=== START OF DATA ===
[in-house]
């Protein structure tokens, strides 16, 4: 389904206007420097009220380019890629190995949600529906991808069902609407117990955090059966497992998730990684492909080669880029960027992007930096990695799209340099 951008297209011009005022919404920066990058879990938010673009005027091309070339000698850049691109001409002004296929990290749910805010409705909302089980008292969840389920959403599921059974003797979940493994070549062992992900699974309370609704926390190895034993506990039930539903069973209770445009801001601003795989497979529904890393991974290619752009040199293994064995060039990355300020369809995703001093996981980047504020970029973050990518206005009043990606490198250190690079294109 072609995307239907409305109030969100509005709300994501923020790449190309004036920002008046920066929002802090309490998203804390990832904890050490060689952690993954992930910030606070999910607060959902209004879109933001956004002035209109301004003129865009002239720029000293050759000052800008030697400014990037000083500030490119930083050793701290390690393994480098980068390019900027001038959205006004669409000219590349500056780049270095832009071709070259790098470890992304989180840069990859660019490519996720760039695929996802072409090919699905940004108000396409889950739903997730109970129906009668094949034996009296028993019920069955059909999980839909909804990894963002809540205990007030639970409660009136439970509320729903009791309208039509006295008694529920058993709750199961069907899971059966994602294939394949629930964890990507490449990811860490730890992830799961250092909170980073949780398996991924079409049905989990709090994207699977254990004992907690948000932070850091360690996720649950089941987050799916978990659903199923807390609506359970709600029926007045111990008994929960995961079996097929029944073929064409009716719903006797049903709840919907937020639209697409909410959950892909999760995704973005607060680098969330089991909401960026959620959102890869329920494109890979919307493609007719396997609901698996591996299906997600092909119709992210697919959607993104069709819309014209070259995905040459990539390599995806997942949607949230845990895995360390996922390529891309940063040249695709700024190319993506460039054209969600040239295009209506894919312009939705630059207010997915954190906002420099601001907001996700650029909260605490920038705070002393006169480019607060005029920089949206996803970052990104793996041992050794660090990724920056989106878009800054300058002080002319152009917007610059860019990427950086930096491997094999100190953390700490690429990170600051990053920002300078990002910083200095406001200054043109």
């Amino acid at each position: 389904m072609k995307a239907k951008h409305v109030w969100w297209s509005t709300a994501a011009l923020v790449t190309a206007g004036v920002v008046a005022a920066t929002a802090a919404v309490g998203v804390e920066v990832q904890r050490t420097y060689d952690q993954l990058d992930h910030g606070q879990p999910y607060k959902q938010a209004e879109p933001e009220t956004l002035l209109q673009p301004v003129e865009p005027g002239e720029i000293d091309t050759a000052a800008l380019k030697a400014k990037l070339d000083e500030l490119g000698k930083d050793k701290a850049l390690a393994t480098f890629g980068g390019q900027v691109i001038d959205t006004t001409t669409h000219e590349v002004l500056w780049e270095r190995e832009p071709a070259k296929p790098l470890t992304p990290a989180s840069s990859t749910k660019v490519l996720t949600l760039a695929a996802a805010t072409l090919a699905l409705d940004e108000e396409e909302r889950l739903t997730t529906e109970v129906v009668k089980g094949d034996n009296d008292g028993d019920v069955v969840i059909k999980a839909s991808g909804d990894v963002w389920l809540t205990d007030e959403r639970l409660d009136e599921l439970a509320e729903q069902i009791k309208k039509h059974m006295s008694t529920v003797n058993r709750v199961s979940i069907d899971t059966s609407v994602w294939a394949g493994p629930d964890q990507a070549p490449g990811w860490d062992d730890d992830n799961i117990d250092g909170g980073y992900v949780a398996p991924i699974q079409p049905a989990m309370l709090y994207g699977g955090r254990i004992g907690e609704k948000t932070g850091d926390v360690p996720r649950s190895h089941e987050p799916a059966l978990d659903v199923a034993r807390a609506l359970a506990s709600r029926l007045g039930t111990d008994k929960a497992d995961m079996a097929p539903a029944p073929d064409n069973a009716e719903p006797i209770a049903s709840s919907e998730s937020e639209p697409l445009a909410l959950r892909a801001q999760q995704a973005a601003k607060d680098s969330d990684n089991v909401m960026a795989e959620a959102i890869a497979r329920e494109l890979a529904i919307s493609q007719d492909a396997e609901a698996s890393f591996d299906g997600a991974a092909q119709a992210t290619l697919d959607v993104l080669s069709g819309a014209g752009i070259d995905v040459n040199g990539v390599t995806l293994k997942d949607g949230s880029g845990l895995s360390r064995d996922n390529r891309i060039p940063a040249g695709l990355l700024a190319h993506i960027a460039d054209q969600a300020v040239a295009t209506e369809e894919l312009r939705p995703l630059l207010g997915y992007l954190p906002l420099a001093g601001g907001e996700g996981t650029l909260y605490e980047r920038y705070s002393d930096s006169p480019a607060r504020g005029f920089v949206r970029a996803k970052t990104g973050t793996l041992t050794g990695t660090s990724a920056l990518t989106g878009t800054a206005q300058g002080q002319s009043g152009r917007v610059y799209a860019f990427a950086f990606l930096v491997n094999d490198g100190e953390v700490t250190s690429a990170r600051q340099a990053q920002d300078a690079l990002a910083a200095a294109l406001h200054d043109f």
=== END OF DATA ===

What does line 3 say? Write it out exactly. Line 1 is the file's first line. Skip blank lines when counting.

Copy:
């Amino acid at each position: 389904m072609k995307a239907k951008h409305v109030w969100w297209s509005t709300a994501a011009l923020v790449t190309a206007g004036v920002v008046a005022a920066t929002a802090a919404v309490g998203v804390e920066v990832q904890r050490t420097y060689d952690q993954l990058d992930h910030g606070q879990p999910y607060k959902q938010a209004e879109p933001e009220t956004l002035l209109q673009p301004v003129e865009p005027g002239e720029i000293d091309t050759a000052a800008l380019k030697a400014k990037l070339d000083e500030l490119g000698k930083d050793k701290a850049l390690a393994t480098f890629g980068g390019q900027v691109i001038d959205t006004t001409t669409h000219e590349v002004l500056w780049e270095r190995e832009p071709a070259k296929p790098l470890t992304p990290a989180s840069s990859t749910k660019v490519l996720t949600l760039a695929a996802a805010t072409l090919a699905l409705d940004e108000e396409e909302r889950l739903t997730t529906e109970v129906v009668k089980g094949d034996n009296d008292g028993d019920v069955v969840i059909k999980a839909s991808g909804d990894v963002w389920l809540t205990d007030e959403r639970l409660d009136e599921l439970a509320e729903q069902i009791k309208k039509h059974m006295s008694t529920v003797n058993r709750v199961s979940i069907d899971t059966s609407v994602w294939a394949g493994p629930d964890q990507a070549p490449g990811w860490d062992d730890d992830n799961i117990d250092g909170g980073y992900v949780a398996p991924i699974q079409p049905a989990m309370l709090y994207g699977g955090r254990i004992g907690e609704k948000t932070g850091d926390v360690p996720r649950s190895h089941e987050p799916a059966l978990d659903v199923a034993r807390a609506l359970a506990s709600r029926l007045g039930t111990d008994k929960a497992d995961m079996a097929p539903a029944p073929d064409n069973a009716e719903p006797i209770a049903s709840s919907e998730s937020e639209p697409l445009a909410l959950r892909a801001q999760q995704a973005a601003k607060d680098s969330d990684n089991v909401m960026a795989e959620a959102i890869a497979r329920e494109l890979a529904i919307s493609q007719d492909a396997e609901a698996s890393f591996d299906g997600a991974a092909q119709a992210t290619l697919d959607v993104l080669s069709g819309a014209g752009i070259d995905v040459n040199g990539v390599t995806l293994k997942d949607g949230s880029g845990l895995s360390r064995d996922n390529r891309i060039p940063a040249g695709l990355l700024a190319h993506i960027a460039d054209q969600a300020v040239a295009t209506e369809e894919l312009r939705p995703l630059l207010g997915y992007l954190p906002l420099a001093g601001g907001e996700g996981t650029l909260y605490e980047r920038y705070s002393d930096s006169p480019a607060r504020g005029f920089v949206r970029a996803k970052t990104g973050t793996l041992t050794g990695t660090s990724a920056l990518t989106g878009t800054a206005q300058g002080q002319s009043g152009r917007v610059y799209a860019f990427a950086f990606l930096v491997n094999d490198g100190e953390v700490t250190s690429a990170r600051q340099a990053q920002d300078a690079l990002a910083a200095a294109l406001h200054d043109f």